Przezskórne zamknięcie uszka lewego przedsionka u pacjentów z migotaniem przedsionków
Transcatheter left atrial appendage occlusion in patients with atrial fibrillation
Atrial fibrillation is one the most common significant heart arrhythmias. It affects 1-2% of the total population, and the frequency of its incidence increases with age (1-4). A triple increase in the incidence of this disorder is projected by 2050 (5). There occurs particularly high risk of peripheral embolism and, in particular, ischemic stroke in patients with atrial fibrillation. The risk of stroke in patients with atrial fibrillation of non valvular origin is about 5% per year (6). In the research by Framigham, it has been shown, however, that the mortality rate of patients due to a stroke resulting from the atrial fibrillation is significantly higher in comparison to the strokes not connected with arrhythmia (7). This fact indicates the necessity of effective treatment and prevention in case of the occurrence of stroke in these patients. There are two main types of preventing the impact on the brain associated with occurrence of atrial fibrillation. The first is the use of chronic anticoagulant therapy, and the second is closing the left atrium appendage as a source of embolic material. The closure may be performed with surgical, thoracoscopic or percutaneous method. Randomized clinical studies show that the use of oral anticoagulant therapy is an effective method to reduce the risk of embolism and ischemic stroke. Sometimes, however, it is not fully exploited in patients with atrial fibrillation because of the risk of bleeding, contraindications or the lack of cooperation on the part of the patient (8-13). One of the most modern and dynamically developed methods used in the prevention of stroke in patients with atrial fibrillation is transcatheter atrial appendage occlusion. This method, however, is recommended only for patients unable to use chronic anticoagulant therapy.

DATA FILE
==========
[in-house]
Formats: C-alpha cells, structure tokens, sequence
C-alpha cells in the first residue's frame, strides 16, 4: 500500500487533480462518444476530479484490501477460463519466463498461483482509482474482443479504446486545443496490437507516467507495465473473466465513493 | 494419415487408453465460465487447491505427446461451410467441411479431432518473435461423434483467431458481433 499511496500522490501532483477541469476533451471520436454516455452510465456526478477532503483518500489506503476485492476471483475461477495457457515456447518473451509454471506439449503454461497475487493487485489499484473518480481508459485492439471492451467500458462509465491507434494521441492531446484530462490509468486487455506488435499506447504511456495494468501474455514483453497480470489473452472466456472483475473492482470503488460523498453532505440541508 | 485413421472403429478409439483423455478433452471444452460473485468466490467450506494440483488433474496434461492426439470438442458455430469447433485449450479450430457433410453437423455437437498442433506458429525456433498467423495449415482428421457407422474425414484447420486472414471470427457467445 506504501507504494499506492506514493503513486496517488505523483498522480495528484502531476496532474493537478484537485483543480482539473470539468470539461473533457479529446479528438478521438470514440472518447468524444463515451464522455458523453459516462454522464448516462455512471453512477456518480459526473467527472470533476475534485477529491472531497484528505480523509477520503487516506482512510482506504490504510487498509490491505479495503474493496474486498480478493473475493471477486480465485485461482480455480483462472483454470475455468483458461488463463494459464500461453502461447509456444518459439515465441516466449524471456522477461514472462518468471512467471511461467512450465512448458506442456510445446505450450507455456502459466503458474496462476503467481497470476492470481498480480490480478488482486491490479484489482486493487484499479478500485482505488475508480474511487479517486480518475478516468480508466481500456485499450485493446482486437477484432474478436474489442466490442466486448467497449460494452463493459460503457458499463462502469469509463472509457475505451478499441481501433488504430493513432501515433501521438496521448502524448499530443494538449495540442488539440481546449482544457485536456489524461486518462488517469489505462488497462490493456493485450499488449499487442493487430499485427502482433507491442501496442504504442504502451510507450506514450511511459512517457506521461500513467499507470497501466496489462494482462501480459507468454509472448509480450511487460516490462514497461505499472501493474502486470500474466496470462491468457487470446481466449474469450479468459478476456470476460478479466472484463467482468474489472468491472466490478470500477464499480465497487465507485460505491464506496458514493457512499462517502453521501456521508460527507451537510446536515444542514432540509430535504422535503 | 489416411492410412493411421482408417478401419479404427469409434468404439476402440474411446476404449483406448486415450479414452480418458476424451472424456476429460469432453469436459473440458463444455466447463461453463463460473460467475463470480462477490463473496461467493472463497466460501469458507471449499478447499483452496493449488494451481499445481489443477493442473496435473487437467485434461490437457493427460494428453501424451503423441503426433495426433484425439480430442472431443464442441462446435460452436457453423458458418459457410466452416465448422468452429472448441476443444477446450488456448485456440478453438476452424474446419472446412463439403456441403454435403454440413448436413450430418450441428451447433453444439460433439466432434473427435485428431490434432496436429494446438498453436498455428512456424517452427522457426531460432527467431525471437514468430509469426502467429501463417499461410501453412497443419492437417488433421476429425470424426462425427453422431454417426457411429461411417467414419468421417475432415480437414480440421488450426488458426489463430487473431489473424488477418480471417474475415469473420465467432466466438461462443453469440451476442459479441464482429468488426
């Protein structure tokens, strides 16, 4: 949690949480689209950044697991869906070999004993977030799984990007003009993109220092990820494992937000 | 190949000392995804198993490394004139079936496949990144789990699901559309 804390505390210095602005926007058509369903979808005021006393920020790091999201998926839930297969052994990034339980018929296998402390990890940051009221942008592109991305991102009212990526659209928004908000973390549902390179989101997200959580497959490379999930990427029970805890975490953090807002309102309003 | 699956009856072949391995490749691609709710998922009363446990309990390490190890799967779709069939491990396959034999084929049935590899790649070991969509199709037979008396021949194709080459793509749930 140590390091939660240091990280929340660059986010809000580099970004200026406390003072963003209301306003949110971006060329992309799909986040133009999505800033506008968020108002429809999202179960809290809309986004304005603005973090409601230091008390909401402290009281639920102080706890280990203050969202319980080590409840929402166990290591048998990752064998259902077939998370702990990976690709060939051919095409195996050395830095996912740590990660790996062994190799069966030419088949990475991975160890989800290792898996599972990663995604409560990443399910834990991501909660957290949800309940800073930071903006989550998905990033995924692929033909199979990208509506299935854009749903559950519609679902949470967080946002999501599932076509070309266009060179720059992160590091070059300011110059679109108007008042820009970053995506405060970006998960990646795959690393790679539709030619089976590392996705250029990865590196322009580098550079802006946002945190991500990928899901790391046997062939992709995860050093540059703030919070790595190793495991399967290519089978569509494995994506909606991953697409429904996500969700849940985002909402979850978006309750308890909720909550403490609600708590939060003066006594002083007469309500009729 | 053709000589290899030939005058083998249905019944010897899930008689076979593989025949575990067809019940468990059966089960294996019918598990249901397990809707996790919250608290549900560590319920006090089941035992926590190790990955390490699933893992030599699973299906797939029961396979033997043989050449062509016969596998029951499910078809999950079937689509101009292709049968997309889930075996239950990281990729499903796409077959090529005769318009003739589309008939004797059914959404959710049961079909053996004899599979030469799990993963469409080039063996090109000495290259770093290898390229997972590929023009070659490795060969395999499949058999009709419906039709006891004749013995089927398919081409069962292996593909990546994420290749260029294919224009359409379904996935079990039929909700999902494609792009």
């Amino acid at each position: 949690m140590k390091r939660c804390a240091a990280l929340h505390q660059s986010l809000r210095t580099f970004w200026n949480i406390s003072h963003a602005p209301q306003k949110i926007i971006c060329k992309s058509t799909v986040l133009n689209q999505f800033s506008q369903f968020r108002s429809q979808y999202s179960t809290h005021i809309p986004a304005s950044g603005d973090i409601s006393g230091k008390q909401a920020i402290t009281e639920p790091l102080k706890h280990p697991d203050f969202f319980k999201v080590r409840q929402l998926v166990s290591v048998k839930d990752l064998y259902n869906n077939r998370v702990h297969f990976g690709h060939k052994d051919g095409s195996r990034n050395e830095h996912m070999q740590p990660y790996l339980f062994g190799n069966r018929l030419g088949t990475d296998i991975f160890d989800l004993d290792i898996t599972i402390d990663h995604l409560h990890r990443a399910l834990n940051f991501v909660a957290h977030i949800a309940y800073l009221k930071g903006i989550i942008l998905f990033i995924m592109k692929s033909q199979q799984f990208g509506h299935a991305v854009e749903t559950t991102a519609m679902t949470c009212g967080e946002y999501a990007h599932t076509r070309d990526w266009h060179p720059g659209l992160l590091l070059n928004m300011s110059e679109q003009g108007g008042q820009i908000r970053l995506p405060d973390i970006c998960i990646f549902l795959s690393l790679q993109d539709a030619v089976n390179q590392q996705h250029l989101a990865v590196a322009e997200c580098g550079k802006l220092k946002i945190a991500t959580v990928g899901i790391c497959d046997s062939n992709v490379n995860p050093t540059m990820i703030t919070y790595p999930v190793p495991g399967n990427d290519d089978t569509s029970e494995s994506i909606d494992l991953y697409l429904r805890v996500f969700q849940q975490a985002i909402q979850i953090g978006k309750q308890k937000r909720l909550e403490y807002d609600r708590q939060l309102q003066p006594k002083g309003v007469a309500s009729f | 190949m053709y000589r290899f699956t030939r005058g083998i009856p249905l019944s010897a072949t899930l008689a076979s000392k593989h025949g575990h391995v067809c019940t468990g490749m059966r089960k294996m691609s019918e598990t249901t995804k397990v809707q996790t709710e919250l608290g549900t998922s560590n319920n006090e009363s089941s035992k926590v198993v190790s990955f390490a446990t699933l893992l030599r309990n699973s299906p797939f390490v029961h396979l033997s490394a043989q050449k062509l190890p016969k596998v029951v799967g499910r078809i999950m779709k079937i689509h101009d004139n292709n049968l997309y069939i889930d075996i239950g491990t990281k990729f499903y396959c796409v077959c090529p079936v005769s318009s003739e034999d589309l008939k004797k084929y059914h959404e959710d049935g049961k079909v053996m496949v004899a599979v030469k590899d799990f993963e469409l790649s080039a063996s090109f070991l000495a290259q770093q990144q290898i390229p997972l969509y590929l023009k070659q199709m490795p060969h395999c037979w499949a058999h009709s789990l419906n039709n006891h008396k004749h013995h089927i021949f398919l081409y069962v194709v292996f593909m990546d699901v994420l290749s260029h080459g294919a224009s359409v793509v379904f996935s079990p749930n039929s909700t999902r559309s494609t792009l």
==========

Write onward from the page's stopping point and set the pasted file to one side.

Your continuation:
The left atrial appendage is the remnant of the embryological left atrium. It is a tubular structure with various patches and very variable morphology. Its complicated structure is conducive to the blood retention. It is especially evident during atrial fibrillation. The appendage consists of a very soft and thin “paper wall” and its ostium of very variable size from 5-40 mm is located between the mitral ring and the left upper lung vein. Its morphology can be very diverse and may resemble a shape of: a cactus, hen comb, sleeve or a cauliflower (14, 15). Echocardiographic studies have shown that in patients with atrial fibrillation of non-valvular origin, in 90% of cases the thrombus locates in the left atrium appendage. It results from the decrease in the speed of the blood flow, its stagnation, enlargement of the cavity and the increased activity of the platelets adhesion molecules (16-18).